Of course, some of the titles are deliberately wacky because the books are meant to be humorous or parodies. I don’t really think these should be eligible (we’re talking “Oral Sadism and the Vegetarian Personality” or “Managing a Dental Practice the Genghis Khan Way”, winners in 1986 and 2010 respectively).
No, for maximum impact I think the title should be utterly straight. “Versailles: the View From Sweden” (1988) definitely counts, as does “How To Avoid Large Ships” (1992), and “American Bottom Archaeology” (1993).
But my absolute favourites? Ladies and gentlemen, I give you “The Big Book of Lesbian Horse Stories” (2003)—and “Goblinproofing One’s Chicken Coop” (2012). After which, like Hamlet, the rest really should be silence, I feel.
I am a paltry few inches of plain knitting and a cuff away from finishing the Wick gansey I started in November. I’m decreasing at a rate of 2 stitches every 6 rows, but even so the sleeves are a trifle baggy. (Hmm, I seem to have a knit a gansey for the “bingo wings” generation…)
Orkney and Stroma from near John o’Groats
Speaking of ganseys, Margaret has come across an interesting painting in Orkney museum, “Rest After Toil”, painted in 1885 and showing a weary paterfamilias in his Orkney croft, wearing what appears to be a greenish gansey. Viewing it online you get a suggestion of a pattern, but nothing definite. (If I had a time machine I’d be tempted to go back in time and give the lazy painter a clip round the ear.)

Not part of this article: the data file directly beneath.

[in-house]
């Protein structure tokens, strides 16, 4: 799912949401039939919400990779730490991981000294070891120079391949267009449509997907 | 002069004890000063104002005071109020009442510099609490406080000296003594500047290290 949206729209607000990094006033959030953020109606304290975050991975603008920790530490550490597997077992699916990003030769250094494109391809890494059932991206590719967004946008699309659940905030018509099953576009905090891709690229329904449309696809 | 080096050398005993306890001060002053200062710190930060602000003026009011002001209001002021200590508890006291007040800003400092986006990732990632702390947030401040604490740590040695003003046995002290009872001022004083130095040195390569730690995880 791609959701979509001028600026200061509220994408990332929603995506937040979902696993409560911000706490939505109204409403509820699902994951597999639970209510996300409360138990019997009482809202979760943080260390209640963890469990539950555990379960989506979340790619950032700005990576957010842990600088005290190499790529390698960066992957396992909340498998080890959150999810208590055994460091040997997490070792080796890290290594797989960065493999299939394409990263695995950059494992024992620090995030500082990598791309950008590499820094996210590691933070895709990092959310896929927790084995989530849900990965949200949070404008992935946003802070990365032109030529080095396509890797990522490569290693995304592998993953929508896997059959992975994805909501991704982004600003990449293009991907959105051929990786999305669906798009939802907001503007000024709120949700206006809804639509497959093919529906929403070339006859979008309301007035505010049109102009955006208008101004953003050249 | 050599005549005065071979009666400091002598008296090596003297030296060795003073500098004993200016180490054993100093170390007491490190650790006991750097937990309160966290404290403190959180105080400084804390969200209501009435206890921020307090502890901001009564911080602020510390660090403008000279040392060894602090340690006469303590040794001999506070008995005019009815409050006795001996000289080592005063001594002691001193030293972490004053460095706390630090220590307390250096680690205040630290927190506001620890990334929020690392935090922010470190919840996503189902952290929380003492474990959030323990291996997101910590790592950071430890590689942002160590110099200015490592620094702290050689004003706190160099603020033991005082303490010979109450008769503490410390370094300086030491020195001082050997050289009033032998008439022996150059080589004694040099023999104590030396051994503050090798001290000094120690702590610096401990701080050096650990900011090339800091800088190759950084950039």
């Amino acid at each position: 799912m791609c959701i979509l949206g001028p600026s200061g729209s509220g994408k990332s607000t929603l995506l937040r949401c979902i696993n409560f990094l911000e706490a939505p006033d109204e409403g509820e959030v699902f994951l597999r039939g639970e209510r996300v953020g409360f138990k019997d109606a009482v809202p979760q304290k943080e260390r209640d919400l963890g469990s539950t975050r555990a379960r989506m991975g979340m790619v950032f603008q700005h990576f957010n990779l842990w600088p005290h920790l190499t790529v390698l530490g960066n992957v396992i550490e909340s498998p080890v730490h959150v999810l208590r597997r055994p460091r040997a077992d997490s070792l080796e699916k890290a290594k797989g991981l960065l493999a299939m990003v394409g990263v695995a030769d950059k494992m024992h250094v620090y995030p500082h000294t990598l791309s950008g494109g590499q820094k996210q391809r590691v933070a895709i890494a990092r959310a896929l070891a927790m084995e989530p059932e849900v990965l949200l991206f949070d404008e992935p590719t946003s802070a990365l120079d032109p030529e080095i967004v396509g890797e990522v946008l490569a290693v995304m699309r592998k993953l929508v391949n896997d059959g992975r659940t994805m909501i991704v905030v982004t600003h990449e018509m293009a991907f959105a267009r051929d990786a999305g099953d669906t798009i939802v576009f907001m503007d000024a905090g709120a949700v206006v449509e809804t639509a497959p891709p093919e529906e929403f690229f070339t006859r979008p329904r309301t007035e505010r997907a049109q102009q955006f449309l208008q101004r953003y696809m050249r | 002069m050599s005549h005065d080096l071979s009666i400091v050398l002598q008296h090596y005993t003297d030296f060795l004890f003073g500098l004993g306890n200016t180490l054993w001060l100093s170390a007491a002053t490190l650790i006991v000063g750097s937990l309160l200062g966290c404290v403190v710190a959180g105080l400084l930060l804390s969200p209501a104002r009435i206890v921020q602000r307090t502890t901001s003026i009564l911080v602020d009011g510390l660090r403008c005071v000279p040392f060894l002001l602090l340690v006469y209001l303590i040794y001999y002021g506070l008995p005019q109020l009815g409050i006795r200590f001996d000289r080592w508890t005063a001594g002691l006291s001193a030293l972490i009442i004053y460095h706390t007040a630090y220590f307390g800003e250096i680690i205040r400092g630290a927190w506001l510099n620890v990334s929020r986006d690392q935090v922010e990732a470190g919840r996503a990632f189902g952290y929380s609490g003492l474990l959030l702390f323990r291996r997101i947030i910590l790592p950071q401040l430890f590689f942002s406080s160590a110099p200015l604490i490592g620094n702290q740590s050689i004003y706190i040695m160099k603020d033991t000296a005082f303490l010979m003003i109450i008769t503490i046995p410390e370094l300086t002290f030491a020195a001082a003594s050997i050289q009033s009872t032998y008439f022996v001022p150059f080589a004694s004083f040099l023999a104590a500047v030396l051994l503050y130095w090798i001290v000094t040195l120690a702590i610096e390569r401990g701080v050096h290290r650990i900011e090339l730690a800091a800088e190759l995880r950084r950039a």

So there we are. March so far has come in like a lion, and looks like it’s going out like a lion that’s been eating plenty of gazelles and working out down the gym. The spring equinox has officially sprung, so yesterday we had sunshine, snow, sleet, hail and rain, then more sun, all accompanied by a generous dose of wind.
Still, if it’s too wild to stray outside, you can always relax with a good book—such as “Crocheting Adventures With Hyperbolic Planes”. Or if that doesn’t appeal, there’s always the timeless classic, “Bombproof Your Horse”…